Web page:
Transmission man. Photo by David Lewinski.

 

Just who lived along Fort Street?

 

Just some of Detroit’s brightest luminaries. According to Detroit Urbanism and Sewich, “In the mid-nineteenth century, Fort Street found itself well-suited to become one of the city's most upscale neighborhoods. Only a new, broad and commanding avenue was appropriately scaled for the mansions to be constructed by Detroit's leading politicians and businessmen. A travel guide of the ‘western’ states, published in New York in 1871, noted in its section on Detroit: ‘West Fort Street is a broad and beautiful street, lined with elegant residences, among which are those of Senator Z[achariah] Chandler, governor Baldwin, James F. Joy, the railroad magnate, and other prominent men.’” Some homeowners along Fort near the Presbyterian church included Russell A. Alger and Theodore S. Buhl.

 

Where should I eat along the way?

 

There are three stops inside Detroit that offer food and great atmosphere. There’s the infamous Anchor Bar, where generations of Detroit News and Detroit Free Press reporters met to drink and debate the great issues of their day. There’s the Fort Street Galley, an upscale food hall at 160 W. Fort that features four unique restaurants; the Freep recently named it onto its Top 10 Best New Restaurants in Detroit. There’s also Johnny Noodle King, a Japanese-inspired restaurant that pays homage to founder Jacques Driscoll’s love of broth, noodles and ramen.

Anchor Bar. Photo by David Lewinski.

 

Driscoll was a devotee of Johnny Ham King, where its sandwiches had a special hold on Driscoll and friends. The Ham King was a tribute to the Albanian family that ran it, including its patriarch, Pete. “The guy made a mean ham sandwich,” Driscoll says, his mouth practically drooling from the memory. Driscoll, who was running the nearby Green Dot Stables, joked with Pete one day about selling the place to him – and Pete quickly agreed. Fast forward a few years, and Johnny Noodle King was born.

 

“It’s weird to have this little restaurant there between the trucking depots and industrial buildings,” Driscoll said. “But it’s a great size – it’s this little spot that is in an area that I love. … You feel like you’re in New York City when you’re inside but you are transported when you go outside. Part of the atmosphere is the surrounding area. You’re right there, practically under the Ambassador Bridge and a block away from the Detroit River.”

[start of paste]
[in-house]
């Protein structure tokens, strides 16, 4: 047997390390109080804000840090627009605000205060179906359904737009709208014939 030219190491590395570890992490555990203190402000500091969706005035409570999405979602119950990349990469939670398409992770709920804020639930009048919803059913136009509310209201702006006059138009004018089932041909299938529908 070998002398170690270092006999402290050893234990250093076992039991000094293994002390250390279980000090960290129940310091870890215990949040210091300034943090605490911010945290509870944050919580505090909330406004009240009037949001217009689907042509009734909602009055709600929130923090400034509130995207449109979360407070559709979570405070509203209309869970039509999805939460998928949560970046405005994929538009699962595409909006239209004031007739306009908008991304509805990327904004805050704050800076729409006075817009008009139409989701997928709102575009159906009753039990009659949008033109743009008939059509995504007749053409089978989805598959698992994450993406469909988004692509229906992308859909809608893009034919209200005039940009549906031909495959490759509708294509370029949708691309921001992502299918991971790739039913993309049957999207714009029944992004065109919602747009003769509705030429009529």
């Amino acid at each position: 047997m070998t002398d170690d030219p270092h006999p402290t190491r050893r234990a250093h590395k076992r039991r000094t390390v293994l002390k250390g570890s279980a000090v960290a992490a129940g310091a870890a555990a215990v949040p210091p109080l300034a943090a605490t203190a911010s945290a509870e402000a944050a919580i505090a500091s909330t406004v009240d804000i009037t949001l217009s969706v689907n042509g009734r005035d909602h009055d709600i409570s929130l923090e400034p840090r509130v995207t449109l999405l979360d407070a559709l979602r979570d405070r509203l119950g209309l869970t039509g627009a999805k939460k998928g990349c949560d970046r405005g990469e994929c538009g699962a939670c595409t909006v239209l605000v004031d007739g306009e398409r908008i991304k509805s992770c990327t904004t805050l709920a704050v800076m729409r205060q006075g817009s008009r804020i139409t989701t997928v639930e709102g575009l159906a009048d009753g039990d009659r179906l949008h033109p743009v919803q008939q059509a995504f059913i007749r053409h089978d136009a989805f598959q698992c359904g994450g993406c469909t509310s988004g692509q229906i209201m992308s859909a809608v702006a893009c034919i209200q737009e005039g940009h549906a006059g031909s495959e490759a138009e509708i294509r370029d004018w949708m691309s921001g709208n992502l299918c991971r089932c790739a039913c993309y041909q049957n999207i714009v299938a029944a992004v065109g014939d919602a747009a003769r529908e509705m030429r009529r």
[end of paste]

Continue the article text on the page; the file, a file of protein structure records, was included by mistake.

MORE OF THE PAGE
Johhny Noodle King. Photo by David Lewinski.

 

What’s new along Fort Street?

 

The answer to this one is a bit tricky. The biggest change along Fort likely is in Detroit, where the Gordie Howe International Bridge is being constructed. The project required the demolition of more than 200 buildings and removal of about 4,000 trees in its 160-acre site. As a result, “there continues to be a great deal of utility work being performed” along that stretch of M-85 or Fort Street, said Michigan Department of Transportation communications spokesperson Diane Cross.

 

That speaks to what Sewick mentioned earlier – there are decades of vacancies and demolitions along Fort Street. Some highlight new construction about to happen, like the bridge. Others highlight examples of blight remediation or, let’s face it, greed.

 

Some, like Johnny Noodle King’s Driscoll, mourn the loss of beautiful buildings, such as the one across from his restaurant. It was known as the Fleet Specialty Warehouse Company, and the three-story building marked “A.D. 1897” and “Jobbers Only,” had one of the most breathtaking views in Detroit, Driscoll said. It was torn down around 2014, demolished by the Detroit International Bridge Company, a part of the Moroun family’s enterprises.